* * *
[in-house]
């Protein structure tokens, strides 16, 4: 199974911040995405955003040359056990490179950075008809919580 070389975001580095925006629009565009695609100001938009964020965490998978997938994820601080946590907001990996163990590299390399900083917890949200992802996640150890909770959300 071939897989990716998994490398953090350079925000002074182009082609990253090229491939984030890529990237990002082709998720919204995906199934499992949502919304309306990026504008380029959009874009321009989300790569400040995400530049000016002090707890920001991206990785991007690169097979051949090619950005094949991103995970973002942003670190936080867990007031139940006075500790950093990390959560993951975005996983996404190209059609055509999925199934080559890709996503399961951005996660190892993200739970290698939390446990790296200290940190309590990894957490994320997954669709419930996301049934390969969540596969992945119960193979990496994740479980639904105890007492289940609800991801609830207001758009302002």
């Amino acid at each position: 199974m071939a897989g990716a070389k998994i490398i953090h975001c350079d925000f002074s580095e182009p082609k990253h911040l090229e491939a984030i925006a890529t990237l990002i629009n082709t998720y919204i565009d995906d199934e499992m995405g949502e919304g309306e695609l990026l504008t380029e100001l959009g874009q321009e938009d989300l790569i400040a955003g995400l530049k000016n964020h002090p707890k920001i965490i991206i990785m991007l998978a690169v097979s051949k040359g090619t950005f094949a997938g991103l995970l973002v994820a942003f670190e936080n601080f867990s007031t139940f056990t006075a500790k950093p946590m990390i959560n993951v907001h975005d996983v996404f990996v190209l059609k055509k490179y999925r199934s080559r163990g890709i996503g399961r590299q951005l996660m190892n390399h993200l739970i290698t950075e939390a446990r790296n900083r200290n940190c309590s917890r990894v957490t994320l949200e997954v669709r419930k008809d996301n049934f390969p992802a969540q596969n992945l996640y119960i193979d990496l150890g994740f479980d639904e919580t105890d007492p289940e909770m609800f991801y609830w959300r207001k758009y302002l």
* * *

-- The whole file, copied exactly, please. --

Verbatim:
[in-house]
């Protein structure tokens, strides 16, 4: 199974911040995405955003040359056990490179950075008809919580 070389975001580095925006629009565009695609100001938009964020965490998978997938994820601080946590907001990996163990590299390399900083917890949200992802996640150890909770959300 071939897989990716998994490398953090350079925000002074182009082609990253090229491939984030890529990237990002082709998720919204995906199934499992949502919304309306990026504008380029959009874009321009989300790569400040995400530049000016002090707890920001991206990785991007690169097979051949090619950005094949991103995970973002942003670190936080867990007031139940006075500790950093990390959560993951975005996983996404190209059609055509999925199934080559890709996503399961951005996660190892993200739970290698939390446990790296200290940190309590990894957490994320997954669709419930996301049934390969969540596969992945119960193979990496994740479980639904105890007492289940609800991801609830207001758009302002």
């Amino acid at each position: 199974m071939a897989g990716a070389k998994i490398i953090h975001c350079d925000f002074s580095e182009p082609k990253h911040l090229e491939a984030i925006a890529t990237l990002i629009n082709t998720y919204i565009d995906d199934e499992m995405g949502e919304g309306e695609l990026l504008t380029e100001l959009g874009q321009e938009d989300l790569i400040a955003g995400l530049k000016n964020h002090p707890k920001i965490i991206i990785m991007l998978a690169v097979s051949k040359g090619t950005f094949a997938g991103l995970l973002v994820a942003f670190e936080n601080f867990s007031t139940f056990t006075a500790k950093p946590m990390i959560n993951v907001h975005d996983v996404f990996v190209l059609k055509k490179y999925r199934s080559r163990g890709i996503g399961r590299q951005l996660m190892n390399h993200l739970i290698t950075e939390a446990r790296n900083r200290n940190c309590s917890r990894v957490t994320l949200e997954v669709r419930k008809d996301n049934f390969p992802a969540q596969n992945l996640y119960i193979d990496l150890g994740f479980d639904e919580t105890d007492p289940e909770m609800f991801y609830w959300r207001k758009y302002l």